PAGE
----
Business Man Embattled
THE inevitable open break with Roosevelt came at the beginning of 1935 with the President's message to the Seventy-Fourth Congress advising American entrance into the World Court. Hearst's friends, Harding, Coolidge, and Hoover had all previously suggested this course without calling down upon their heads any anathemas from the publisher, although he had always been opposed to the measure. But in his new "Americanism" campaign, the World Court, an appropriate symbol of all the personal slights and snubs he had encountered abroad, quickly became something almost demoniac. He called to his assistance Father Coughlin of Detroit, who had already done yeoman work on behalf of Hearst's inflationary policy. Coughlin had visited the publisher at San Simeon, and on trips to New York was entertained at the Hotel Warwick, the metropolitan residence of Hearst and Miss Davies. His sermons were featured at much greater length in the Hearst press than in other papers. Hearst turned over to this useful demagogue the radio attack on the Court while his editors thundered against it in writing. Congress was overwhelmed with Coughlin and Hearst telegrams -- how easily secured we have learned from the confessions of the Hearst reporter in the Kilpatrick interview -- and the recommendation of the President was decisively rejected.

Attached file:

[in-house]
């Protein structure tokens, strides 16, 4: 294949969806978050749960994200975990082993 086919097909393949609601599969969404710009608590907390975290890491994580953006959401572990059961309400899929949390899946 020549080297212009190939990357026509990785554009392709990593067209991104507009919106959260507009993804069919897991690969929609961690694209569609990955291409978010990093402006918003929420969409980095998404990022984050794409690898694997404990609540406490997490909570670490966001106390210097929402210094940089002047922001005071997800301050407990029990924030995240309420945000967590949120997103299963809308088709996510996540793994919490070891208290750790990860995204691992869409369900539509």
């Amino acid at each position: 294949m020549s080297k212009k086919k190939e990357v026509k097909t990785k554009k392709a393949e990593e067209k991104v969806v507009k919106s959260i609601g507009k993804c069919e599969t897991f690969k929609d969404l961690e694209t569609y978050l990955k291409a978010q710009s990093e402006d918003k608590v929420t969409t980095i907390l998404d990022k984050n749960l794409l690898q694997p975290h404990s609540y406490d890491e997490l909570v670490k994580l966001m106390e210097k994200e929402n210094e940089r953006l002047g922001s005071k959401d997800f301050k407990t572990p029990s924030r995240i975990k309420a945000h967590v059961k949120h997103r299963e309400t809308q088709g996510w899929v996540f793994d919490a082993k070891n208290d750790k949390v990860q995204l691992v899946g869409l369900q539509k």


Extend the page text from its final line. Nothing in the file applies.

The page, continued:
As yet, however, the publisher was willing to overlook this single error of judgment on Roosevelt's part, provided his other